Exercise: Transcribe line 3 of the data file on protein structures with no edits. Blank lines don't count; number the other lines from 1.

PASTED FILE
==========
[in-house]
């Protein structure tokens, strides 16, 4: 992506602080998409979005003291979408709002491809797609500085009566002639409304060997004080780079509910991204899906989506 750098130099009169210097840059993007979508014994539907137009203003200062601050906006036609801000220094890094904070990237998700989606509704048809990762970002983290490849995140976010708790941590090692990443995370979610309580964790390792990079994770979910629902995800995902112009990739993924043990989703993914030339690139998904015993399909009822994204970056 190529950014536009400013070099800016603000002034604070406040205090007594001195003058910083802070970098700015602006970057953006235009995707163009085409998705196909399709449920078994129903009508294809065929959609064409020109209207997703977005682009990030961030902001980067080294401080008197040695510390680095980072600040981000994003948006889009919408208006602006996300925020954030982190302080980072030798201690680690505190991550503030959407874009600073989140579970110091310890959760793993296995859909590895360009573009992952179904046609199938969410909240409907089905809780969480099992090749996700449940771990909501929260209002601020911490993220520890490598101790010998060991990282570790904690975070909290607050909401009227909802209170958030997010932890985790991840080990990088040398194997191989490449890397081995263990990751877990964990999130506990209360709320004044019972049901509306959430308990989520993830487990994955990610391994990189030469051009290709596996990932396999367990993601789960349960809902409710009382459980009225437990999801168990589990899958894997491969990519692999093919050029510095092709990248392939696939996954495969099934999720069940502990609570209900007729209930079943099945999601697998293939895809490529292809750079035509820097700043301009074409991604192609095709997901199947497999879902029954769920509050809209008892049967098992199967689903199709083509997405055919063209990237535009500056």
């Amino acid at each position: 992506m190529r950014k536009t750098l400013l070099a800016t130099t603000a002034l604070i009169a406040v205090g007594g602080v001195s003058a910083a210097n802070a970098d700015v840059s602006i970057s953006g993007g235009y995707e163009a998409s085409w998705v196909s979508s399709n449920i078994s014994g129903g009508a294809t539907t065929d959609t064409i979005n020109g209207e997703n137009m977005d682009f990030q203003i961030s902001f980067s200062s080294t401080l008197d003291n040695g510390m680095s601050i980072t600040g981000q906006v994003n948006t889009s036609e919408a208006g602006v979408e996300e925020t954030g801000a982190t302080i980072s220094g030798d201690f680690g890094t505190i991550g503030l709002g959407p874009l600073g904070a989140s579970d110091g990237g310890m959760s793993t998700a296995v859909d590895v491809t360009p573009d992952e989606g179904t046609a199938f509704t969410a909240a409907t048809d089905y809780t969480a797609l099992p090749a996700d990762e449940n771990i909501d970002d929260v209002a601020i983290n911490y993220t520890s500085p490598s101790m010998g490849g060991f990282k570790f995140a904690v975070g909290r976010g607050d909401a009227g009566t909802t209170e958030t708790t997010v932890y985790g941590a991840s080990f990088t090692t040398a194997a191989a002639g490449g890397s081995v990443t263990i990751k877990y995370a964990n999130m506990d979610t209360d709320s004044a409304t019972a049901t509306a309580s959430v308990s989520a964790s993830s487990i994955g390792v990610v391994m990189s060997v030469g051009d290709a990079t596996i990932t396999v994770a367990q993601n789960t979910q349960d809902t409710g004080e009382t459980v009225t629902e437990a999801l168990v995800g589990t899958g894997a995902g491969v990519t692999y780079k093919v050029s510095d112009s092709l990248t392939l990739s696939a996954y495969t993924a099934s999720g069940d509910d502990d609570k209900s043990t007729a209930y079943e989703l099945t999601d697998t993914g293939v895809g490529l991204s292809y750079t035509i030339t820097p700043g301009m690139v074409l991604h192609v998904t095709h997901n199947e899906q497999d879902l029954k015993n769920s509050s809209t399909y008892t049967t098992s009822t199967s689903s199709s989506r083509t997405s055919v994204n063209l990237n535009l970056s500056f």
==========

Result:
């Amino acid at each position: 992506m190529r950014k536009t750098l400013l070099a800016t130099t603000a002034l604070i009169a406040v205090g007594g602080v001195s003058a910083a210097n802070a970098d700015v840059s602006i970057s953006g993007g235009y995707e163009a998409s085409w998705v196909s979508s399709n449920i078994s014994g129903g009508a294809t539907t065929d959609t064409i979005n020109g209207e997703n137009m977005d682009f990030q203003i961030s902001f980067s200062s080294t401080l008197d003291n040695g510390m680095s601050i980072t600040g981000q906006v994003n948006t889009s036609e919408a208006g602006v979408e996300e925020t954030g801000a982190t302080i980072s220094g030798d201690f680690g890094t505190i991550g503030l709002g959407p874009l600073g904070a989140s579970d110091g990237g310890m959760s793993t998700a296995v859909d590895v491809t360009p573009d992952e989606g179904t046609a199938f509704t969410a909240a409907t048809d089905y809780t969480a797609l099992p090749a996700d990762e449940n771990i909501d970002d929260v209002a601020i983290n911490y993220t520890s500085p490598s101790m010998g490849g060991f990282k570790f995140a904690v975070g909290r976010g607050d909401a009227g009566t909802t209170e958030t708790t997010v932890y985790g941590a991840s080990f990088t090692t040398a194997a191989a002639g490449g890397s081995v990443t263990i990751k877990y995370a964990n999130m506990d979610t209360d709320s004044a409304t019972a049901t509306a309580s959430v308990s989520a964790s993830s487990i994955g390792v990610v391994m990189s060997v030469g051009d290709a990079t596996i990932t396999v994770a367990q993601n789960t979910q349960d809902t409710g004080e009382t459980v009225t629902e437990a999801l168990v995800g589990t899958g894997a995902g491969v990519t692999y780079k093919v050029s510095d112009s092709l990248t392939l990739s696939a996954y495969t993924a099934s999720g069940d509910d502990d609570k209900s043990t007729a209930y079943e989703l099945t999601d697998t993914g293939v895809g490529l991204s292809y750079t035509i030339t820097p700043g301009m690139v074409l991604h192609v998904t095709h997901n199947e899906q497999d879902l029954k015993n769920s509050s809209t399909y008892t049967t098992s009822t199967s689903s199709s989506r083509t997405s055919v994204n063209l990237n535009l970056s500056f």